Hi

Ok, for survey work there *is* an alternative. It takes care of the location 
of the “rover” as well as the time. uBlox has a ZED-F9P module for around
$100 that will do the trick. It is L1/L2, but the cost penalty isn’t all that 
great
in this case. I don’t know if that would be a practical thing in this case or
not ( = if the entire budget is $20 …. it’s not). 

Bob

> On Dec 3, 2019, at 3:05 AM, Anton Strydom <agstry...@gmail.com> wrote:
> 
> Hi Tom
> 
> Thank you for all your input thus far it is appreciated
> 
> The "CLOUD" I am talking about is a Point Cloud and I am attaching an
> example for your perusal.
> 
> I am also attaching a screengrab of a real time stereo video where you can
> see the misalignment of the images
> 
> Presently the system is purely experimental and has to be real time.
> 
> Post processing is done to forecast possible movement and once a "trend"
> has been established it can be accelerated over time using the point cloud
> 3D model and the mesh it is built on
> 
> The points monitored (targets) are surveyed in points as are the camera
> placements
> 
> Using a combination of OpenCV and Tensor Flow a number of observations and
> precise measurements are possible thus allowing modeling of the structure
> over accelerated time using the movement data collected from the structure
> etc etc.
> 
> Yours sincerely
> 
> Anton
> 
> On Tue, Dec 3, 2019 at 9:00 AM Tom Van Baak <t...@leapsecond.com> wrote:
> 
>> Hi Anton,
>> 
>>> My question is what good synchronization of a gps clock in Nano seconds?
>> 
>> That's not much to go on; there are so many variables. To start with,
>> almost any cheap eBay GPS/1PPS receiver these days will give you time to
>> within a couple 100 ns with no special effort on your part.
>> 
>> If you have a fixed location, a good antenna, a clear view of sky, a
>> modern GPS receiver with 1PPS output, and have the ability to apply
>> sawtooth correction in h/w or s/w, then you can probably get within 10
>> ns. Many commercial and DIY GPSDO are based on this assumption.
>> 
>> Note that this "10 ns" is relative timing. To obtain 10 ns absolute UTC
>> is much harder because you have to calibrate and compensate for antenna
>> delay, amplifier delay, cable and connector delay, receiver delay, 1PPS
>> buffer amplifier, output cable, and edge detection delay, etc. So almost
>> nobody can do absolute timing on the cheap.
>> 
>> Fortunately for many applications (e.g., GPSDO) it's not necessary
>> because most of those fixed phase corrections cancel.
>> 
>> Then there's the question if your application is based on a surveyed
>> fixed location -- if static, or ground mobile, or airborne. Do you have
>> any size, mass, or power constraints? Do you need a local oscillator /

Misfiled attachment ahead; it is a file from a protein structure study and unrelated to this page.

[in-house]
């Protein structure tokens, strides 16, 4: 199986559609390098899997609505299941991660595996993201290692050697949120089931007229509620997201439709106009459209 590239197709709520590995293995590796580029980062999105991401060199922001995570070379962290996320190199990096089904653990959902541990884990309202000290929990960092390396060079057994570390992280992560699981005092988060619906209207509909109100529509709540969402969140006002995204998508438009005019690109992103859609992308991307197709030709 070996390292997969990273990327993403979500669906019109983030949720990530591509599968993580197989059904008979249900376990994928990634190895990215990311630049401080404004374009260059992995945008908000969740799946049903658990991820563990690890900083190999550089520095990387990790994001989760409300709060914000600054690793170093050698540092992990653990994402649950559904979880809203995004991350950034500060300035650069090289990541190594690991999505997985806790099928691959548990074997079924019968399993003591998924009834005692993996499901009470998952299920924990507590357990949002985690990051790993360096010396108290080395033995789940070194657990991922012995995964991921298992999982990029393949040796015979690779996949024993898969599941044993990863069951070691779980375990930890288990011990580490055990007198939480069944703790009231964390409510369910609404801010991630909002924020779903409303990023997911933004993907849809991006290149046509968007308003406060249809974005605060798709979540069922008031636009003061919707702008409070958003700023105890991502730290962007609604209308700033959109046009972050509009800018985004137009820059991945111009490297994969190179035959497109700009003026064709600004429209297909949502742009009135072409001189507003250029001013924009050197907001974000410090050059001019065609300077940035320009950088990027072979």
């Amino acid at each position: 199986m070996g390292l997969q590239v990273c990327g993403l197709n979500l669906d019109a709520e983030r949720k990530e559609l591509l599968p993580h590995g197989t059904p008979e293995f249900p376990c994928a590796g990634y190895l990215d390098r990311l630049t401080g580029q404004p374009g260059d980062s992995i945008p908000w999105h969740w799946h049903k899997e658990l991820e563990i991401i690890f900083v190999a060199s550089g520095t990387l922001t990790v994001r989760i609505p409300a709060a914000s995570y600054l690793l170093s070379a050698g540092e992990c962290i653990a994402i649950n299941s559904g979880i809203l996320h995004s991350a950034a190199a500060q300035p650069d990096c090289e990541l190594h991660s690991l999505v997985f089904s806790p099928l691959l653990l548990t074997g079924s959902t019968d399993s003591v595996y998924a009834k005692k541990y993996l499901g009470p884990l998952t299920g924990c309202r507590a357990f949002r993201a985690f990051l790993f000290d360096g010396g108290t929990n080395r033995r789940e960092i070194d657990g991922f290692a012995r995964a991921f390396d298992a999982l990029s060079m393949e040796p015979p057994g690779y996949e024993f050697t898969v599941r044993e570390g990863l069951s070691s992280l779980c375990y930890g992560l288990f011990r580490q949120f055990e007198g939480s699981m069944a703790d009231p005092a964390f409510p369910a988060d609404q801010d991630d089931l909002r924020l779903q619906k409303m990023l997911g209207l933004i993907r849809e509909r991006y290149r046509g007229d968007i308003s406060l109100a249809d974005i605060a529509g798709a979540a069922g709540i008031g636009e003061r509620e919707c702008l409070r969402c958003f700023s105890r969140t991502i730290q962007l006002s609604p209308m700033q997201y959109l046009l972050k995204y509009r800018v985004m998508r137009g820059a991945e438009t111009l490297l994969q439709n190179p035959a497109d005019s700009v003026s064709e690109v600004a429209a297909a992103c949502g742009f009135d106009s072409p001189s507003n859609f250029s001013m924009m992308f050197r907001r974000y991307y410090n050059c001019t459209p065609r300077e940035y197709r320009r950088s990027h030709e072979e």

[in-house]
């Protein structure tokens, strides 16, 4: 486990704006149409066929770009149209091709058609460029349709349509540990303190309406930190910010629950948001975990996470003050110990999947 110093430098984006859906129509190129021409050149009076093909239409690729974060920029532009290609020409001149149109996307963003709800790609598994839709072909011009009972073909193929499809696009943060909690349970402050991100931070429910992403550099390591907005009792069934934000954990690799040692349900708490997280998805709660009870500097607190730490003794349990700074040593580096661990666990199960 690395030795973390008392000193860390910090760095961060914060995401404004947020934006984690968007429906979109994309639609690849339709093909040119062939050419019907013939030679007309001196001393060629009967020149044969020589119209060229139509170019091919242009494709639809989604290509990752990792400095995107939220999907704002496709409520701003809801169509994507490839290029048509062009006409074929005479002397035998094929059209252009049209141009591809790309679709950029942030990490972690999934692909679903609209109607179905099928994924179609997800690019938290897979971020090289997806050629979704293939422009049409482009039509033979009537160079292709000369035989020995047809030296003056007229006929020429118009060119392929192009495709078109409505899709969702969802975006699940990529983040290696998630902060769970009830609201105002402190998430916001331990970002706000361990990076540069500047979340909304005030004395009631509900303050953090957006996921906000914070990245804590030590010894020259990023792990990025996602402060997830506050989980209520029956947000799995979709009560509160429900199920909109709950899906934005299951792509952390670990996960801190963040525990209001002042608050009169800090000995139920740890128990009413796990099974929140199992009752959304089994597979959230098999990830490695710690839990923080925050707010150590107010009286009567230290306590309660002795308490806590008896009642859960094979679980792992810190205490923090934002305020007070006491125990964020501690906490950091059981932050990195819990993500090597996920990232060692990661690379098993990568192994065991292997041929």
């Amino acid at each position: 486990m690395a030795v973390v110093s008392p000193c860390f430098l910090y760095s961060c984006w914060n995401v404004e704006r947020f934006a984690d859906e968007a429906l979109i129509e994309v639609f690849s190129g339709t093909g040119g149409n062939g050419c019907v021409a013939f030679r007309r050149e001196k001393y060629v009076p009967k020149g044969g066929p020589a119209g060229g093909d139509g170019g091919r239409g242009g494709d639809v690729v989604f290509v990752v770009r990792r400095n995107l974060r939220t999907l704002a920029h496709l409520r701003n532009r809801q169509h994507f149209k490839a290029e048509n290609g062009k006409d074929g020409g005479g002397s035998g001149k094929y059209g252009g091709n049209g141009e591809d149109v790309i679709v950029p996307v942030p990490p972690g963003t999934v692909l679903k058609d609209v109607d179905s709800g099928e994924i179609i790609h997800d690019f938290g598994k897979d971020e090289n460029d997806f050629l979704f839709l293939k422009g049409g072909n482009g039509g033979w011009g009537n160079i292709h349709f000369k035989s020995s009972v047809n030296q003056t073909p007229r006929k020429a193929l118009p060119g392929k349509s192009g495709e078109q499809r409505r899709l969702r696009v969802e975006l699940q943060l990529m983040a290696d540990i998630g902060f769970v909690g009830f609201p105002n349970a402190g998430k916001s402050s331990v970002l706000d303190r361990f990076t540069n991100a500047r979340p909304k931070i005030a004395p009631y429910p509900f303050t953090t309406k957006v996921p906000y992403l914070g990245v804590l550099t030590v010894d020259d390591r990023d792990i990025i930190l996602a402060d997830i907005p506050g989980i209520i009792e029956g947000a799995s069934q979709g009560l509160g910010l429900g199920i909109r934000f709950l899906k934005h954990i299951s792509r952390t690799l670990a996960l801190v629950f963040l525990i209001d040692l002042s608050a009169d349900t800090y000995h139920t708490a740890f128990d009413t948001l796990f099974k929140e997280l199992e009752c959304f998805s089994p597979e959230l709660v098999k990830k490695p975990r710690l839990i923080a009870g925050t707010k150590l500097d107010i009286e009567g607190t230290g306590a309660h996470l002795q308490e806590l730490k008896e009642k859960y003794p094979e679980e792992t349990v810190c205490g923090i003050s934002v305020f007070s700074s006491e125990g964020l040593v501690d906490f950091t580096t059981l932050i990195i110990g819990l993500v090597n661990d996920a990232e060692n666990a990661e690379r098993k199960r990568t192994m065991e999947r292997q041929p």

>> time base or is this just raw, live 1PPS ticks from the receiver? Do you
>> need good results now in real-time or can you wait a day or a week to
>> get better results after some post-processing?
>> 
>> So the rough answer is that these days 100 ns is easy for under $50; 10
>> ns is possible for under $500; and 1 ns absolute is near impossible
>> unless you have a lot of development time and money, not to mention
>> atomic clocks and test equipment to validate that extreme level of
>> performance. Plus the expense of trip(s) to your national NMI for UTC
>> calibration at the ns level.
>> 
>> Does that help? If not, can you summarized your technical requirements
>> in more detail for the group? There are a number of people on the
>> mailing list who have done recent measurements using the ublox F9-series
>> receivers and those results should be helpful in your quest.
>> 
>> Precise timing and 3D imaging sounds like an interesting application.
>> You mention clouds though; do they move fast enough that milliseconds or
>> nanoseconds matter? Can we see your math? I'm curious but confused. For
>> example, nanoseconds matter for triangulation of high energy atmospheric
>> cosmic rays, but I've not heard where nanoseconds matter for
>> photogrammetry.
>> 
>> /tvb
>> 
>> 
>> 
>> On 12/2/2019 12:01 AM, Anton Strydom wrote:
>>> Good day All
>>> 
>>> I am new here.
>>> 
>>> I have been busy with GPS systems for the last couple of years and have
>>> also developed a number of low cost high accuracy L1 units.
>>> 
>>> I also play around with photography and especially in the field of
>>> photogrammetry and 3D point cloud situations.
>>> 
>>> Time being the one thing that influences everything to do with accuracy.
>>> 
>>> My question is what good synchronization of a gps clock in Nano seconds?
>>> 
>>> Obviously the closer to 0 the better I would guess.
>>> 
>>> Thank you in advance
>>> 
>>> Yours sincerely
>>> 
>>> Anton Strydom
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